New dating shows are being promoted on TV to help their participants find true love, but with millions of viewers watching each day, how many of us are getting relationship advice from Reality TV?
Every time I turn on the TV, there is a new experimental dating show beginning with the goal of helping its participants to find real love – or something like that. While they claim to show genuine relationships, most reality shows display typical gender stereotypes and hyper-sexualized behaviours.
With Love Island coming to an end and the new experimental show “Are You The One?” starting next Monday, discussing how these dating shows affect our perceptions of relationships is essential.
Every relationship comes to a point when a couple discusses where they are heading: Are we dating exclusively? Do we have the same long-term goals? Are we dating to potentially get married? What’s the plan?
These are hard, uncomfortable questions that could make or break strong connections. Still, they are necessary to ensure that you are in the right, healthy, long-term relationship whilst avoiding potential heartbreak.
Dating shows are exciting, they show us the highs and the lows of people as they struggle to find love. There is someone or a situation we can all relate to that keeps us coming back for more. There is no denying that they are entertaining.
However, looking at the variety of reality dating shows on TV, the goals are anything but long-term healthy relationships. Rather than leaning into these level-headed and serious questions needed for healthy, thriving relationships – shows like “Love Island” promote toxicity, drama and hook-up culture,which could inadvertently affect your thoughts on relationships and dating.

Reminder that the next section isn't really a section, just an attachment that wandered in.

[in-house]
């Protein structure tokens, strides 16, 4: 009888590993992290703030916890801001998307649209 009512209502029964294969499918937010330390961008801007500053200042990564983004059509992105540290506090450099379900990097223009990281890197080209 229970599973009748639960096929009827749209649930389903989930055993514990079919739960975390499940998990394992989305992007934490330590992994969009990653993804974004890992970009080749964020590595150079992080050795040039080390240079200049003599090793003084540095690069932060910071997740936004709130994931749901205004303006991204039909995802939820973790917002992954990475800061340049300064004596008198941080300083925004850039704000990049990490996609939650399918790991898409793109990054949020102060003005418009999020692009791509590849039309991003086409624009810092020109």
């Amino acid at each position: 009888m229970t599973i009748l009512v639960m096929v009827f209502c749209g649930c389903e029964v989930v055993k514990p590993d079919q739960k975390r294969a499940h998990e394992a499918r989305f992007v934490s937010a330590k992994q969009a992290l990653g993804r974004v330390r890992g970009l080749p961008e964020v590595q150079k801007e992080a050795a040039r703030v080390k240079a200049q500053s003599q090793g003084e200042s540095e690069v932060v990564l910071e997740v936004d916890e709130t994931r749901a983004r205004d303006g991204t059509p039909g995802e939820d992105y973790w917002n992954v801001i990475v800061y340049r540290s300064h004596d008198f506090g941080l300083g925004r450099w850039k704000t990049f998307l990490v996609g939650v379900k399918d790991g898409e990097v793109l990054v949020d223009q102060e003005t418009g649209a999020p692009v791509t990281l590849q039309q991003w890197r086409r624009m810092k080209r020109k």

Love is a topic that interests people, it doesn’t matter if a dating show repeats the same storyline or concept – we are fascinated by love.
Psychology Today cited research conducted on 249 undergraduate students between the ages of 18 and 24; it found that watching reality dating shows relates to ‘adversarial sexual beliefs, the endorsement of a double standard when it comes to sex and the belief that men are sex-driven and that appearance is important in dating.”
The research also found that “men used the shows to learn about dating more than women.”
According to Social Cognitive Theory, people are active agents “who can both influence and are influenced by their environment.” We learn by watching behaviours and repeating those that result in successful outcomes.
Everyone wants to emulate what they see on TV, they want to be able to find love within a week – the perfect man/woman with the perfect body, hair and (fill in the blank).
It’s no wonder dating has become superficial.
So, should we watch reality TV?
The answer is up to you. However, it is important to be aware of the impact of being overly invested in these shows. Reality TV promotes gender stereotypes and problematic behaviours, and it is not real life. Whilst they are suitable for the entertainment value, they should not be seen or used as dating advice.